MOSCOW (AP) — The top diplomat in eastern Libya says the shutdown of vital oil facilities in the country would come to an end “when Libyans are guaranteed of the fair distribution of their resources.”

The closures came about when powerful tribal groups loyal to Libyan military commander Khalifa Hifter in January seized several large export terminals along Libya’s eastern coast, as well as southern oil fields. Hifter is allied with the interim government based in the east.

Oil is the lifeline of Libya’s economy and the loss in revenues has exacerbated the humanitarian situation in the country. The shutdown has caused losses of more than $1.85 billion, according to the country’s oil corporation.

“These resources are protected by our government, and by its army,” Abdelhadi Lahouij, foreign minister of the interim government told The Associated Press. “We pay the money for the police to guard the oil facilities, and protect the foreigners who are working in the oil facilities.”

Lahouij spoke to the AP on Friday while on a trip to Russia lasting several days. He attended a conference on the Middle East hosted by the Moscow-based think tank the Valdai Discussion Club.

Hifter’s forces, which control the eastern and much of the southern part of the country, launched an offensive in April to capture Libya’s capital, Tripoli, clashing with an array of militias loosely allied with a U.N.-supported but weak government based there.


The closure of the oil facilities was seen as part of Hifter’s efforts to capture Tripoli and punish his adversaries there for sealing security and maritime agreements with Turkey, opening doors for unlimited military support from Ankara. Oil is the main source of revenue in Libya.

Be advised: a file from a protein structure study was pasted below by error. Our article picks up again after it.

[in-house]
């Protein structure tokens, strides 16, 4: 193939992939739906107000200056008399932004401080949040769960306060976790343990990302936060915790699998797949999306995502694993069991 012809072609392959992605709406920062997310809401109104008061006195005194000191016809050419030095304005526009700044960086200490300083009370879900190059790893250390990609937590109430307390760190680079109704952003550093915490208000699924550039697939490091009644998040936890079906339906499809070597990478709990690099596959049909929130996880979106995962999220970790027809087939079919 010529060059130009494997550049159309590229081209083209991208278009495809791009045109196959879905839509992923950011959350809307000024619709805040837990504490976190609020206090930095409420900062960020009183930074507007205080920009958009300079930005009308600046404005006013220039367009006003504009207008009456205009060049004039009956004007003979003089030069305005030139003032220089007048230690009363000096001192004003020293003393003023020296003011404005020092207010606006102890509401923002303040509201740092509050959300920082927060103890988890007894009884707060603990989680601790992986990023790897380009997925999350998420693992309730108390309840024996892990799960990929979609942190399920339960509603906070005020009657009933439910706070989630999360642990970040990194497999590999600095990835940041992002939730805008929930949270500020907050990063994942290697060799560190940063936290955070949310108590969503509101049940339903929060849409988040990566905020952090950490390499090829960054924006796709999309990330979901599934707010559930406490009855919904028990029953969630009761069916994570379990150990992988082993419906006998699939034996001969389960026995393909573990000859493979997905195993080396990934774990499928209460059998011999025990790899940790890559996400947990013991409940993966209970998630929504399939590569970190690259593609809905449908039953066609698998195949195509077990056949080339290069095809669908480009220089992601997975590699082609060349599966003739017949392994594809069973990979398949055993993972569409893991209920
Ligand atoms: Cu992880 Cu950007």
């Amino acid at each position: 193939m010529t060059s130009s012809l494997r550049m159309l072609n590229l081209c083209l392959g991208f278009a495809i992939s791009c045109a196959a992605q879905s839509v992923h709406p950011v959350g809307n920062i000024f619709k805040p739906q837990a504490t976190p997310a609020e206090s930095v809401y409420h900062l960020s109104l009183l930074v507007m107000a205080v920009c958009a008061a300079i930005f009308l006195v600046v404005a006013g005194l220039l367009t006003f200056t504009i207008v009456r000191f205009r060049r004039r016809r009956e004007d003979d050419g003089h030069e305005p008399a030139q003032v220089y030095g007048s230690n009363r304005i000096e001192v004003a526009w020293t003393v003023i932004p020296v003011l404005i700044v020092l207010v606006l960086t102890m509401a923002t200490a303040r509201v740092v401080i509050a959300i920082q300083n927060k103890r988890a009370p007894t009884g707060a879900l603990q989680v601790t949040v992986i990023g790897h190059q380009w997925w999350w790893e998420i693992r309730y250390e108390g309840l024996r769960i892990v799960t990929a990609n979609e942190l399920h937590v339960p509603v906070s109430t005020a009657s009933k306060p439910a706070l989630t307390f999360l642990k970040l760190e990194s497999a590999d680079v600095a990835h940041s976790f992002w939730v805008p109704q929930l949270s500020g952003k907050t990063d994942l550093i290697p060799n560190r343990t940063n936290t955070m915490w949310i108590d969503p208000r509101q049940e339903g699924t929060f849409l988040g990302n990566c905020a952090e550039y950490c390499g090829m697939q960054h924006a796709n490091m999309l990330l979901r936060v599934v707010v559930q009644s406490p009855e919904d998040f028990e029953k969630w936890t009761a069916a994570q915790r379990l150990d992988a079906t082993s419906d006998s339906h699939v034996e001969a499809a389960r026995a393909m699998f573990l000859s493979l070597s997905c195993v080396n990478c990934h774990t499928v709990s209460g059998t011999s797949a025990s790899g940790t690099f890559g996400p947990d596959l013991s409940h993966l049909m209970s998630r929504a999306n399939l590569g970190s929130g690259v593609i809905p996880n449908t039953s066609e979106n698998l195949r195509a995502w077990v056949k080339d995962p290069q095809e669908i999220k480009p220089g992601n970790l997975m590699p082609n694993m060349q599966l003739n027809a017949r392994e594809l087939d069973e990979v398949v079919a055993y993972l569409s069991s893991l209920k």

The Tripoli government controls only a shrinking corner of the country’s west. But it enjoys a different advantage: its control over Libya’s Central Bank, which holds the country’s oil revenue.

The opaque finances of the bank has drawn sharp criticism. Hifter’s forces accuse the bank of diverting oil assets to pay Syrian mercenaries to defend the capital.

Libya’s National Oil Corporation, which dominates Libya’s critical oil industry and is based in Tripoli, has also called repeatedly for increased transparency.

Lahouij accused the Tripoli-based government of using oil resources to pay for “mercenaries and foreign pilots” who fight on its side against Hifter forces.

Turkey, which backs the Tripoli-based administration, has sent hundreds of Syrian fighters including militants affiliated with groups such as al-Qaida and the Islamic State group to fight against Hifter’s forces.


“When we are guaranteed a fair distribution of resources, this problem will come an end and the oil flow will return as it was,” he said.

The National Oil Corporation said losses from the oil closures have reached more than $1.85 billion as of Thursday. The daily oil production has since the closure fallen to 122,424 barrels a day from about 1.2 million.

Libya has the ninth largest known oil reserves in the world and the biggest oil reserves in Africa.

The Tripoli authorities and U.S. officials have also accused Hifter of relying on hundreds of Russian mercenaries. Sudanese armed groups from the Darfur region recently joined the fighting on both sides, according to a report by U.N. experts.

Lahouij denied that Russia has provided military assistance to Hifter’s forces. “There is no Russian military aid for… our Libyan army,” he said.